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Yep it is, but where does the Giken head fit into the overall picture ?

 

It wasn't a competition part, it wasn't allowed in the US, yet it put out 15-20% more horsepower than the LY, yet there was no avenue for any vehicle with one fitted to run in that I can find, except for a rally spec 280ZX that ran in the US for a SCCA rally, which poses the question if it was allowed as a rally spec, why not for circuit ?

I guess it comes down to what a circuit race organiser will permit - if you can convince someone who runs a race series to let an OS Giken head run then all good but that will be a hard road I bet, it is hard enough to get items listed on the sport option catalogue included let alone a very limited production non factory part.

 

At least with the LY - it was FIA approved for Group 4 and 5 Appendix J for the given period = you can build one up as an Appendix K HTP car - and that should not be turned away by anyone if the honour FIA Appendix K (for the given Appendix J period)

 

I have been reading a bit on the HTP stuff and Appendix K (for the given Appendix J period) and basically what is on the FIA papers or factory specs/options catalogues is what goes all other mods are out even if you can proof a car ran with an OS Giken head or other mods if the FIA does not have a homologation paper for a car with that mod you can't run it. Now my understanding is that back in period the US racing was not FIA approved ie SCCA, IMSA etc so all S30 or S130 mods that were done in the US in period are out as far as the FIA are concerned/HTP unless the same mod was listed on the FIA homologation papers - see where this is going....

 

Again if you were going to get a new head that is FIA period correct and (more to the point) legal then one of the FIA approved heads is the only option (be it rally head like that in the pics HS30-H posted or the LY shown in the pics above). Now depending on which class/group the car is build for in theory engine mods are also limited to stock/options catalogue parts  (however most, even FIA HTP papered cars, have bent these rules)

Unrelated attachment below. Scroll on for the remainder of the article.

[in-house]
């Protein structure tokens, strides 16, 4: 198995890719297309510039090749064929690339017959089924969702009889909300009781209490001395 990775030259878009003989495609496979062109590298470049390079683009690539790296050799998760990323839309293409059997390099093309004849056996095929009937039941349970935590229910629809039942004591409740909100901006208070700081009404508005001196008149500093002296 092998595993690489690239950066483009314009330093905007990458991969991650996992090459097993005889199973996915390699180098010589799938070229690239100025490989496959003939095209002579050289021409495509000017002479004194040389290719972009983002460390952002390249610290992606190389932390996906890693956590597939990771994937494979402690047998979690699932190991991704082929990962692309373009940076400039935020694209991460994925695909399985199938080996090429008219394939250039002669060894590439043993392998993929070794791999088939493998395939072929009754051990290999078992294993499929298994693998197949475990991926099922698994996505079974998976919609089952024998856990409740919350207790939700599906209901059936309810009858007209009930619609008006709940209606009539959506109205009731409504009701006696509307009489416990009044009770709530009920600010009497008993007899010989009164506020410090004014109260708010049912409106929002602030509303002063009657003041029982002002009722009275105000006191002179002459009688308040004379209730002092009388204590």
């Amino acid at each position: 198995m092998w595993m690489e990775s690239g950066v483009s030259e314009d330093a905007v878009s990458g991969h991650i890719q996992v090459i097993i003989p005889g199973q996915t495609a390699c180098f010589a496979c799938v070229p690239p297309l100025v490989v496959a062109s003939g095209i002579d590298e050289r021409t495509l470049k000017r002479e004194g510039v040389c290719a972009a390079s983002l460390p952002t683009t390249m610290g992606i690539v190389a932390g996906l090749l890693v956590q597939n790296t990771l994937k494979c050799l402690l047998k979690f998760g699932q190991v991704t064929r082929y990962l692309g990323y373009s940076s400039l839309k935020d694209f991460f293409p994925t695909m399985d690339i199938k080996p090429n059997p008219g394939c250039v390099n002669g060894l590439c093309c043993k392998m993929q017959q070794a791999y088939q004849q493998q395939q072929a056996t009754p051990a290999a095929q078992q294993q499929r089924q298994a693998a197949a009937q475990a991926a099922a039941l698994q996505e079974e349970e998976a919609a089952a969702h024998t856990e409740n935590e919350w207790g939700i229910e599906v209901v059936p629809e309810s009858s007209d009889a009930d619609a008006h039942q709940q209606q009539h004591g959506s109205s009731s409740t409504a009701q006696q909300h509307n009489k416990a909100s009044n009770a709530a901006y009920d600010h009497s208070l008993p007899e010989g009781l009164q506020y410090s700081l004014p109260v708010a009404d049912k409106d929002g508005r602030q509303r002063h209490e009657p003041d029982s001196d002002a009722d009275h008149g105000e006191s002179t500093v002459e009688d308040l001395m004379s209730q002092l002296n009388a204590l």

All of this stuff is a little off topic but sort of related to the Le Manns car as it was an event run under FIA rules so the cars were all meant to comply with the Appendix J rules of the day.

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Brabham,

For a supplier of replica FRP panels like the ones on the '76 Le Mans car, try e-mailing Mori san at KAMEARI ENGINE WORKS, and tell him that you want the 5-piece G-Nose kit, the Works 'Type B' Overfender set, the Works 'Type B' front spoiler, and the Works 'Type B' three piece rear spoiler. He has a fibreglass supplier who makes decent enough quality for a relatively low budget. You could of course go to much more expensive suppliers ( high quality from the likes of Marugen Shokai does not come cheap ) but the end result will pretty much look the same if you spend enough time fettling it and fitting it.

 

However, isn't your car a 2+2? If so, I would not be on the rear Overfenders and rear spoiler fitting very well.....

 

 

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About the 'LY' crossflow head:

 

In fact, the 'LY' was a complete package when built correctly. It wasn't sold as a kit to 'bolt on' to an already existing bottom end. To make use of the semi-hemi combustion chambers, special domed pistons were required with cutouts in the correct places, and these were used with high-strength conrods and a dedicated crank. The crank was made from a higher strength steel than the stock cranks, had narrower rod journals ( due to bigger radius at the ends of the bearing surfaces ) which required the special rods and brgs. This crank had a different flywheel bolt pattern ( more bolts ) so you needed to use the dedicated flywheel too. Lots of other dedicated parts too. The engine block was mounted at a different angle in the body to stock blocks, requiring special engine mounts and a dedicated bellhousing....